Dear SSSMom,Thanks for the reply. I know exactly what you mean about keeping my cool with school personnel, lots of deep breaths! We are very willing to have a "staff member" trained and able to administer the diastat rectally ( afterall my husband and I have done it and we are not medical personnel) the problem we're facing is the school district has taken the position only an R.N. can administer the Diastat. We know this is not an educational issue per say, but it does fall under related services which school districts must provide. So, looking for guidance on steps to take to ensure our son can return to school in the near future. We would prefer not to hire an advocate but maybe that's what we need to do. Thanks again and good luck to you!RMom

RE: Administration of Diastat in public school

Our daughter, who is 9, also needs diastat at school in an emergency and the nurse is there only 2 days a week.  We have it set up so a paramedic will give the diastat.  We do not want school personnel administering this medication nor does her neuro.  We feel it changes the relationship between our daughter and the staff there.  Our daughter is self conscience having someone seeing that part of her body unless it is a medical person or her parents.  We do have a very quick response time for a medic unit so it works for us.  However, the school nurse did say that if we needed the medication to be administered immediately and we could not wait for the medic unit the school district would be required to hire a nurse that would be with our daughter at all times.  This would include her bus ride to and from school, field trips as well as regular school hours.  I'm sure every state law is different.  It's worth checking with the school district or state to determine what your child's entitlement is.  Jazzygirl's Mom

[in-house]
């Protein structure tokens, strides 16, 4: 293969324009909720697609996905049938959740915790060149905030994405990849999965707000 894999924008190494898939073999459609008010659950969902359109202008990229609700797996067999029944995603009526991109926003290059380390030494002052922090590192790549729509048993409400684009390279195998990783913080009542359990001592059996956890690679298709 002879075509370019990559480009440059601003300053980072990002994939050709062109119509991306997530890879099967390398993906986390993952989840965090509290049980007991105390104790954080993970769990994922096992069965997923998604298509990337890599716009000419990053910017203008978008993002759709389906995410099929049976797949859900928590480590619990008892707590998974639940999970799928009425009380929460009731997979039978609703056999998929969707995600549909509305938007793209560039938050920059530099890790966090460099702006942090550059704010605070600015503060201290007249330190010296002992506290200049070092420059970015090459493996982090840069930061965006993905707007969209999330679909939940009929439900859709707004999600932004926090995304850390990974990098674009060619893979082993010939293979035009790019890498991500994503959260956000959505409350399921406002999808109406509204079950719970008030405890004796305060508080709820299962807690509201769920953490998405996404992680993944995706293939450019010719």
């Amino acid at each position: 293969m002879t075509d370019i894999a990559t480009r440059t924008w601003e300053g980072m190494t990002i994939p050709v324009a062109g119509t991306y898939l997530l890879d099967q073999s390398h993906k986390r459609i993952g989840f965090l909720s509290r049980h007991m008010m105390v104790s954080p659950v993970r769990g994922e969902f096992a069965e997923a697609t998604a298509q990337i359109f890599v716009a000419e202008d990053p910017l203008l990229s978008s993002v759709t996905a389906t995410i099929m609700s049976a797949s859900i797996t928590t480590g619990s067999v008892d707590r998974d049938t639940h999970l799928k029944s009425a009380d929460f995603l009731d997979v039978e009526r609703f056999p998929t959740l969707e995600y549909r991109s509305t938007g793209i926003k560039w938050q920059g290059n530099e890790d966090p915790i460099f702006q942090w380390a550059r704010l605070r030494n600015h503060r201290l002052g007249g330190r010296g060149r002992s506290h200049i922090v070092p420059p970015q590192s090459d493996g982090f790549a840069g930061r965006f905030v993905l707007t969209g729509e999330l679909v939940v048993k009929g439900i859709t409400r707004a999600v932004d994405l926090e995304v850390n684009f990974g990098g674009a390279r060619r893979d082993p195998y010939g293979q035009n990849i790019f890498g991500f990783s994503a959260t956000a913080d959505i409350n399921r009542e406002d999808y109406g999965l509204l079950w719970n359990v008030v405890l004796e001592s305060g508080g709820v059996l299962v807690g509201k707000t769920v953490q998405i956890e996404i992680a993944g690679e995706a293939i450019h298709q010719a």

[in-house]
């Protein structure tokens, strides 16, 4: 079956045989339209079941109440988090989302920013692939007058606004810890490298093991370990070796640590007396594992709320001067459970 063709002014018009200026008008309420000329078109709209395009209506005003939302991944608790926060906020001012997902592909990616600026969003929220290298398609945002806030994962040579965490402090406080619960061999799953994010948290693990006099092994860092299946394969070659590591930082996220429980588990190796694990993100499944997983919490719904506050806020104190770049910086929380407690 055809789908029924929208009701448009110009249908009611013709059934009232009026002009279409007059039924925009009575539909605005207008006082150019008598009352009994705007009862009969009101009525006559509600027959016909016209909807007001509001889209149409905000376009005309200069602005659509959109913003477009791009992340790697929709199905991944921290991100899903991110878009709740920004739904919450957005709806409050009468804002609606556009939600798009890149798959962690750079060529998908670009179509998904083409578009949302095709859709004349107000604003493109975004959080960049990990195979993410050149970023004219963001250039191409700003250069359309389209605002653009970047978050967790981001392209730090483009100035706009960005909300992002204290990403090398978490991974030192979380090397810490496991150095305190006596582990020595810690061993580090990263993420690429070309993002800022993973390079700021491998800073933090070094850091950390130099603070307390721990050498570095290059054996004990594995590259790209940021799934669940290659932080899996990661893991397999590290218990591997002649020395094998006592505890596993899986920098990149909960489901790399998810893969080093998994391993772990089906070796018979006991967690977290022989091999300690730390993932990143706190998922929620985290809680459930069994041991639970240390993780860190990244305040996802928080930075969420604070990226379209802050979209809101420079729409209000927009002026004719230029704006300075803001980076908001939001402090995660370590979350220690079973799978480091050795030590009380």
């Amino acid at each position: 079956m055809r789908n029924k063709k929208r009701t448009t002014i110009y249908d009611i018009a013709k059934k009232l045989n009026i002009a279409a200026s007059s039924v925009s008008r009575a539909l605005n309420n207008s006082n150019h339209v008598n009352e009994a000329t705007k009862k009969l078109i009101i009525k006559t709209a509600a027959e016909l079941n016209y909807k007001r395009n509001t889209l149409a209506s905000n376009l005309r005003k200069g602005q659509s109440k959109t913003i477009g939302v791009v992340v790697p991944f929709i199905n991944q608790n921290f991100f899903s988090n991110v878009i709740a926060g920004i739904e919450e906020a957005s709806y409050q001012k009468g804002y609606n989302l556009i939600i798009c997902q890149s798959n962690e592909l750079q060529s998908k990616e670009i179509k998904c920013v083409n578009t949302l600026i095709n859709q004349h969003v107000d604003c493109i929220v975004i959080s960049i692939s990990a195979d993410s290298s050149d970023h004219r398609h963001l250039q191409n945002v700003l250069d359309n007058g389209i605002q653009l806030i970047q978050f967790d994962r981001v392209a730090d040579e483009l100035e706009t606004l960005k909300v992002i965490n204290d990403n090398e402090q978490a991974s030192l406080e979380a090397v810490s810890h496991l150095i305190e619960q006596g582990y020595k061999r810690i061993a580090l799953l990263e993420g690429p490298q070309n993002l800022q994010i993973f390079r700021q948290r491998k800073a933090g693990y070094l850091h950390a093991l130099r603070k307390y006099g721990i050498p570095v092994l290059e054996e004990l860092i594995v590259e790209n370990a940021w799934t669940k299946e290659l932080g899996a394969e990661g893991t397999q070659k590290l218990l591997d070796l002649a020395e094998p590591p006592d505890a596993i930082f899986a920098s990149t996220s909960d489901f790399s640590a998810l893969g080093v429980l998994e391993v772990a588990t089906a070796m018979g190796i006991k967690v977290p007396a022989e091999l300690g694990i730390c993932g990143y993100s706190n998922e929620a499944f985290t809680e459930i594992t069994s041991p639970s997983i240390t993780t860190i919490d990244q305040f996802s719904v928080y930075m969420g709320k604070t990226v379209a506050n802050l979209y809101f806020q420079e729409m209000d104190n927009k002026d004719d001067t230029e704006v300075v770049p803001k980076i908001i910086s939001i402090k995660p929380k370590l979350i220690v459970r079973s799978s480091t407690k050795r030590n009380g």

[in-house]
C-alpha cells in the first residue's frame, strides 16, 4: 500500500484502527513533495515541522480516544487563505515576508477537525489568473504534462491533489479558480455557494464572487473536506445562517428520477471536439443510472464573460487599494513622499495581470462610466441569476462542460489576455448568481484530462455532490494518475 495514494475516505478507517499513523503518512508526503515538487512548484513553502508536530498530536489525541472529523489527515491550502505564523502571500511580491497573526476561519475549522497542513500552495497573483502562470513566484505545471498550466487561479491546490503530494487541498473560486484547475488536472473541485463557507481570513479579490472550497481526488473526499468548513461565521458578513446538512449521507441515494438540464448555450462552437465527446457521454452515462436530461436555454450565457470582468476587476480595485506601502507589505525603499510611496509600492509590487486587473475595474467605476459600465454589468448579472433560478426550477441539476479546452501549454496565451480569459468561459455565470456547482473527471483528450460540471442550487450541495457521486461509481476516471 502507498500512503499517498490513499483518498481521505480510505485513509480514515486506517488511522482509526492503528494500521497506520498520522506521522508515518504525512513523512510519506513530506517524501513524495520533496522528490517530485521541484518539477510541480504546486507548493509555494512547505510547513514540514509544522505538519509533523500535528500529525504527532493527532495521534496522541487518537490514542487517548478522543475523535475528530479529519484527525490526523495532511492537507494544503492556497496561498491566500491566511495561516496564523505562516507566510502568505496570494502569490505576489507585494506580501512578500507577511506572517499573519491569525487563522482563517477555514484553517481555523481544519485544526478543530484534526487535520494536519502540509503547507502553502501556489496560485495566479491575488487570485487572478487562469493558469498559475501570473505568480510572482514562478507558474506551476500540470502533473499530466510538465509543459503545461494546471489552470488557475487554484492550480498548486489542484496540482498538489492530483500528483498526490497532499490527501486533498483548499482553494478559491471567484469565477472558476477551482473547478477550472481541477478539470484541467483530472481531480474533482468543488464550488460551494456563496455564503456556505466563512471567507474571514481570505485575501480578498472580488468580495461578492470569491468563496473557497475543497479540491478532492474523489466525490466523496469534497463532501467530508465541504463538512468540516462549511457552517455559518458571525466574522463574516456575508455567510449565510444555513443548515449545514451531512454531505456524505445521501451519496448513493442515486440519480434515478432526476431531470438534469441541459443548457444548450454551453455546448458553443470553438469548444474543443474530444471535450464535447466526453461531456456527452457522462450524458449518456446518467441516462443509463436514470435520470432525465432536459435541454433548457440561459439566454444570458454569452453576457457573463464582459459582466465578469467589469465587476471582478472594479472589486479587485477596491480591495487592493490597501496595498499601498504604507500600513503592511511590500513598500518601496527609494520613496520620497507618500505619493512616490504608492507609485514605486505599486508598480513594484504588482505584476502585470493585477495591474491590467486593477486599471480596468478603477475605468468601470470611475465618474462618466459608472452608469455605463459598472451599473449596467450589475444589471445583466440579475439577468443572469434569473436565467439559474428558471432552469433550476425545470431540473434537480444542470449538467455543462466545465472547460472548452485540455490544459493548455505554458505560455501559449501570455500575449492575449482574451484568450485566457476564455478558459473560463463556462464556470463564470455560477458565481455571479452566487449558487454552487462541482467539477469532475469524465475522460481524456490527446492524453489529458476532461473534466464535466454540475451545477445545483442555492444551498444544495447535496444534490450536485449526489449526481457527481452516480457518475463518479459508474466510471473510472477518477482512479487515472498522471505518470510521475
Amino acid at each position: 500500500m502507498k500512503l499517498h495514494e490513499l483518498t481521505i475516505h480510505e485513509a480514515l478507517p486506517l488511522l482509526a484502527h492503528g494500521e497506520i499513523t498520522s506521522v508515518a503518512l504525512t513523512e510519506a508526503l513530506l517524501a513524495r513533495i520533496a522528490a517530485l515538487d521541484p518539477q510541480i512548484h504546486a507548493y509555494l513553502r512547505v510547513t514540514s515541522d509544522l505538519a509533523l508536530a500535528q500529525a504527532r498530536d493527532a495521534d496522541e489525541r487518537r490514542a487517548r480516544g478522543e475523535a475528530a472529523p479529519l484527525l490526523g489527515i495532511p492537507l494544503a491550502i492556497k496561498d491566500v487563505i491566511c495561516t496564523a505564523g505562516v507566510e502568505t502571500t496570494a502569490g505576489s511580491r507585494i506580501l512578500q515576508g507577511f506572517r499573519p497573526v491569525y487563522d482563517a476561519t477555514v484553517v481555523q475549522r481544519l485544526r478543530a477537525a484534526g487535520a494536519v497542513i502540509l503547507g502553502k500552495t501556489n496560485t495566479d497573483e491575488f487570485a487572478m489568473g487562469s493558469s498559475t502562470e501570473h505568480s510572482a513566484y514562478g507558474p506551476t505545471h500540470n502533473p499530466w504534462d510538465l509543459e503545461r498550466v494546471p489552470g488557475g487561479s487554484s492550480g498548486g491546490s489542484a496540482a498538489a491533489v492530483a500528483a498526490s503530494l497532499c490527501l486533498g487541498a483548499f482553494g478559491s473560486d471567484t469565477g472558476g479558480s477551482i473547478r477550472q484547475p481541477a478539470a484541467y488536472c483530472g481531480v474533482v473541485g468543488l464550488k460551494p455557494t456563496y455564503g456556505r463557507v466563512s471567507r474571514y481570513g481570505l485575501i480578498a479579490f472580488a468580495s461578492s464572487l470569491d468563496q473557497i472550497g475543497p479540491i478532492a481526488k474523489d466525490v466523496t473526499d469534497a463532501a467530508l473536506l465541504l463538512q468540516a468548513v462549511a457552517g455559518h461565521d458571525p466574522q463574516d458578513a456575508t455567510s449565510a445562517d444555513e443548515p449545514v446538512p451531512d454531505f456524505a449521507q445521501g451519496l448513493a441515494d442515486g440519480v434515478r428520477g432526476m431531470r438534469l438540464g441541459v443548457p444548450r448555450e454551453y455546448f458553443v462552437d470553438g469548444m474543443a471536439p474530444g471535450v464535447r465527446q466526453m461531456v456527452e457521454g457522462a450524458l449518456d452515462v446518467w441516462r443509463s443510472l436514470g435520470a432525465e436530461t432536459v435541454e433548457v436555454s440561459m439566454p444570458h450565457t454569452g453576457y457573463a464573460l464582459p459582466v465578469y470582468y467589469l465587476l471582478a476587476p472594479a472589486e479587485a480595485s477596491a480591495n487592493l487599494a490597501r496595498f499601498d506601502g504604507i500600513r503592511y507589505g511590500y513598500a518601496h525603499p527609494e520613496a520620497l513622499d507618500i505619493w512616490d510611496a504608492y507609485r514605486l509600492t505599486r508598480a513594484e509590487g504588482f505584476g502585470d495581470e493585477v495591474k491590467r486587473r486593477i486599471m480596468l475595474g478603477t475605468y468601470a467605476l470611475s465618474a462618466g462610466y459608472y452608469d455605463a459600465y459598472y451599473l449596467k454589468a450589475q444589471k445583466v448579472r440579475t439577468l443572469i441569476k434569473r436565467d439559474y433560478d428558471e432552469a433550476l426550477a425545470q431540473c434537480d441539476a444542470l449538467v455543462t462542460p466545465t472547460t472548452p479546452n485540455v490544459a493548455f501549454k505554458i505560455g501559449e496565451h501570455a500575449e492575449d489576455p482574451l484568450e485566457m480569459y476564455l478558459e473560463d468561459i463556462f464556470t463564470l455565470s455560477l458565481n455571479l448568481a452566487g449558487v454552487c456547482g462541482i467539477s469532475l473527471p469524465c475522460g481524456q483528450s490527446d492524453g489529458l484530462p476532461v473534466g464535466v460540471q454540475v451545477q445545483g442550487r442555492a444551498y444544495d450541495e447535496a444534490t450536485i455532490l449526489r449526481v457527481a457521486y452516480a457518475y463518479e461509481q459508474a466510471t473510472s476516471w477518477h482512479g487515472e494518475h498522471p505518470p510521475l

RE: Administration of Diastat in public school

Our daughter, who is 9, also needs diastat at school in an emergency and the nurse is there only 2 days a week.  We have it set up so a paramedic will give the diastat.  We do not want school personnel administering this medication nor does her neuro.  We feel it changes the relationship between our daughter and the staff there.  Our daughter is self conscience having someone seeing that part of her body unless it is a medical person or her parents.  We do have a very quick response time for a medic unit so it works for us.  However, the school nurse did say that if we needed the medication to be administered immediately and we could not wait for the medic unit the school district would be required to hire a nurse that would be with our daughter at all times.  This would include her bus ride to and from school, field trips as well as regular school hours.  I'm sure every state law is different.  It's worth checking with the school district or state to determine what your child's entitlement is.  Jazzygirl's Mom

Re: RE: Administration of Diastat in public school

Hi Jazzygirl's Mom and all that have been involved in this discussion. My name is Karen and I have a 7 year old daughter who just had a tumor resection in November. I am currently working with her school on a safety plan and finding that it is a very touchy subject when it comes to diastat, BUT I found this article yesterday which I intend to take with me to the IEP meeting next week, I am also working with a PAVE representative to help me find out where the truth lies in the diastat administration guidelines for schools, I will repost if I get any more information there... but in the meantime, you might want to look at this link

http://www.epilepsyfoundation.org/advocacy/care/treatmentsinschool.cfm
Karen